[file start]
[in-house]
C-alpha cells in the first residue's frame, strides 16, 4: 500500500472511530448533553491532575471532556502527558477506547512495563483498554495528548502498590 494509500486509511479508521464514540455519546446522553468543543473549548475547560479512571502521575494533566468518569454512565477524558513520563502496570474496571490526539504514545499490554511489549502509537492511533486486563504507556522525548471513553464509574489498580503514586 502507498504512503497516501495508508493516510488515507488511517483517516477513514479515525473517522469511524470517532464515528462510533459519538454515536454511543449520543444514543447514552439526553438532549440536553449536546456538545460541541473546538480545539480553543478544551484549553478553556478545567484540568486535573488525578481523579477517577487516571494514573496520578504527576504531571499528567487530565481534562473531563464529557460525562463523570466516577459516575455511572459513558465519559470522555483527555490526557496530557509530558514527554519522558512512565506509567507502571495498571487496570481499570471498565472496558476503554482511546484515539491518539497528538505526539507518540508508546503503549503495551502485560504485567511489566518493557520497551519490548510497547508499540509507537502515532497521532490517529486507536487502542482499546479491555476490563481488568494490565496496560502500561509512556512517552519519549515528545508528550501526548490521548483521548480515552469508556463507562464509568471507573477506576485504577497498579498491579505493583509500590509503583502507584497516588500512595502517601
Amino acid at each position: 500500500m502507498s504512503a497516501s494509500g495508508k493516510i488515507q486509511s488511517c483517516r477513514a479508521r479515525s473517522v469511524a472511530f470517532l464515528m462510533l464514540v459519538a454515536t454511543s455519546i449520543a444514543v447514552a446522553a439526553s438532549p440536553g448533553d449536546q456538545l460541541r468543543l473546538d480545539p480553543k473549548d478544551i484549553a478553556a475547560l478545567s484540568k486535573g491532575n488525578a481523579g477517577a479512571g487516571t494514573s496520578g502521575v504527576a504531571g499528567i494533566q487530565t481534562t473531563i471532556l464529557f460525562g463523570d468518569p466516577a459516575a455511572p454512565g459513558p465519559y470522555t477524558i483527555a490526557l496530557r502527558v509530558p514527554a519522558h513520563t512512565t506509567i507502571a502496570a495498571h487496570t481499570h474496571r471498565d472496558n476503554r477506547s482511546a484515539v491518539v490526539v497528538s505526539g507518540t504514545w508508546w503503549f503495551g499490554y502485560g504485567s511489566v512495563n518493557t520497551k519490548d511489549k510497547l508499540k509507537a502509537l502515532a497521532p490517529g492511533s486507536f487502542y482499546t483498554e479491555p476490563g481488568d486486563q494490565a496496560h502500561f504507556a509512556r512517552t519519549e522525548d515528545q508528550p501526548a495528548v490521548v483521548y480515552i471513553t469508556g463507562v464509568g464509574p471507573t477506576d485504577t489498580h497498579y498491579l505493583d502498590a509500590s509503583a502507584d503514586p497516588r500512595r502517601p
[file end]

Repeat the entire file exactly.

[in-house]
C-alpha cells in the first residue's frame, strides 16, 4: 500500500472511530448533553491532575471532556502527558477506547512495563483498554495528548502498590 494509500486509511479508521464514540455519546446522553468543543473549548475547560479512571502521575494533566468518569454512565477524558513520563502496570474496571490526539504514545499490554511489549502509537492511533486486563504507556522525548471513553464509574489498580503514586 502507498504512503497516501495508508493516510488515507488511517483517516477513514479515525473517522469511524470517532464515528462510533459519538454515536454511543449520543444514543447514552439526553438532549440536553449536546456538545460541541473546538480545539480553543478544551484549553478553556478545567484540568486535573488525578481523579477517577487516571494514573496520578504527576504531571499528567487530565481534562473531563464529557460525562463523570466516577459516575455511572459513558465519559470522555483527555490526557496530557509530558514527554519522558512512565506509567507502571495498571487496570481499570471498565472496558476503554482511546484515539491518539497528538505526539507518540508508546503503549503495551502485560504485567511489566518493557520497551519490548510497547508499540509507537502515532497521532490517529486507536487502542482499546479491555476490563481488568494490565496496560502500561509512556512517552519519549515528545508528550501526548490521548483521548480515552469508556463507562464509568471507573477506576485504577497498579498491579505493583509500590509503583502507584497516588500512595502517601
Amino acid at each position: 500500500m502507498s504512503a497516501s494509500g495508508k493516510i488515507q486509511s488511517c483517516r477513514a479508521r479515525s473517522v469511524a472511530f470517532l464515528m462510533l464514540v459519538a454515536t454511543s455519546i449520543a444514543v447514552a446522553a439526553s438532549p440536553g448533553d449536546q456538545l460541541r468543543l473546538d480545539p480553543k473549548d478544551i484549553a478553556a475547560l478545567s484540568k486535573g491532575n488525578a481523579g477517577a479512571g487516571t494514573s496520578g502521575v504527576a504531571g499528567i494533566q487530565t481534562t473531563i471532556l464529557f460525562g463523570d468518569p466516577a459516575a455511572p454512565g459513558p465519559y470522555t477524558i483527555a490526557l496530557r502527558v509530558p514527554a519522558h513520563t512512565t506509567i507502571a502496570a495498571h487496570t481499570h474496571r471498565d472496558n476503554r477506547s482511546a484515539v491518539v490526539v497528538s505526539g507518540t504514545w508508546w503503549f503495551g499490554y502485560g504485567s511489566v512495563n518493557t520497551k519490548d511489549k510497547l508499540k509507537a502509537l502515532a497521532p490517529g492511533s486507536f487502542y482499546t483498554e479491555p476490563g481488568d486486563q494490565a496496560h502500561f504507556a509512556r512517552t519519549e522525548d515528545q508528550p501526548a495528548v490521548v483521548y480515552i471513553t469508556g463507562v464509568g464509574p471507573t477506576d485504577t489498580h497498579y498491579l505493583d502498590a509500590s509503583a502507584d503514586p497516588r500512595r502517601p